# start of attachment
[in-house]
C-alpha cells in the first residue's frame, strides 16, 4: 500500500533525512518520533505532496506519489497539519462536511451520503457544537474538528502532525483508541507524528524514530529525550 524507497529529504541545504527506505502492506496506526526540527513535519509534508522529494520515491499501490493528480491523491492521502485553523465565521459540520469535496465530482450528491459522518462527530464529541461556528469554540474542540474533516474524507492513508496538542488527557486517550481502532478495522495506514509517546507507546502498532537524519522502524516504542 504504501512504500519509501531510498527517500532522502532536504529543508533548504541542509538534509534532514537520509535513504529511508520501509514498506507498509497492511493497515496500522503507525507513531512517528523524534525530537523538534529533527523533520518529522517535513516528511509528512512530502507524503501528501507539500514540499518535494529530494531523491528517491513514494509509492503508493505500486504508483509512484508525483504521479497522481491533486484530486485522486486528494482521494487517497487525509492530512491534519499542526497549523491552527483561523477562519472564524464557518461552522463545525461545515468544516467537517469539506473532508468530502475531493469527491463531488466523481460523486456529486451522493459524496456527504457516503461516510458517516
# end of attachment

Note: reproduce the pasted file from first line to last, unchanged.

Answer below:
[in-house]
C-alpha cells in the first residue's frame, strides 16, 4: 500500500533525512518520533505532496506519489497539519462536511451520503457544537474538528502532525483508541507524528524514530529525550 524507497529529504541545504527506505502492506496506526526540527513535519509534508522529494520515491499501490493528480491523491492521502485553523465565521459540520469535496465530482450528491459522518462527530464529541461556528469554540474542540474533516474524507492513508496538542488527557486517550481502532478495522495506514509517546507507546502498532537524519522502524516504542 504504501512504500519509501531510498527517500532522502532536504529543508533548504541542509538534509534532514537520509535513504529511508520501509514498506507498509497492511493497515496500522503507525507513531512517528523524534525530537523538534529533527523533520518529522517535513516528511509528512512530502507524503501528501507539500514540499518535494529530494531523491528517491513514494509509492503508493505500486504508483509512484508525483504521479497522481491533486484530486485522486486528494482521494487517497487525509492530512491534519499542526497549523491552527483561523477562519472564524464557518461552522463545525461545515468544516467537517469539506473532508468530502475531493469527491463531488466523481460523486456529486451522493459524496456527504457516503461516510458517516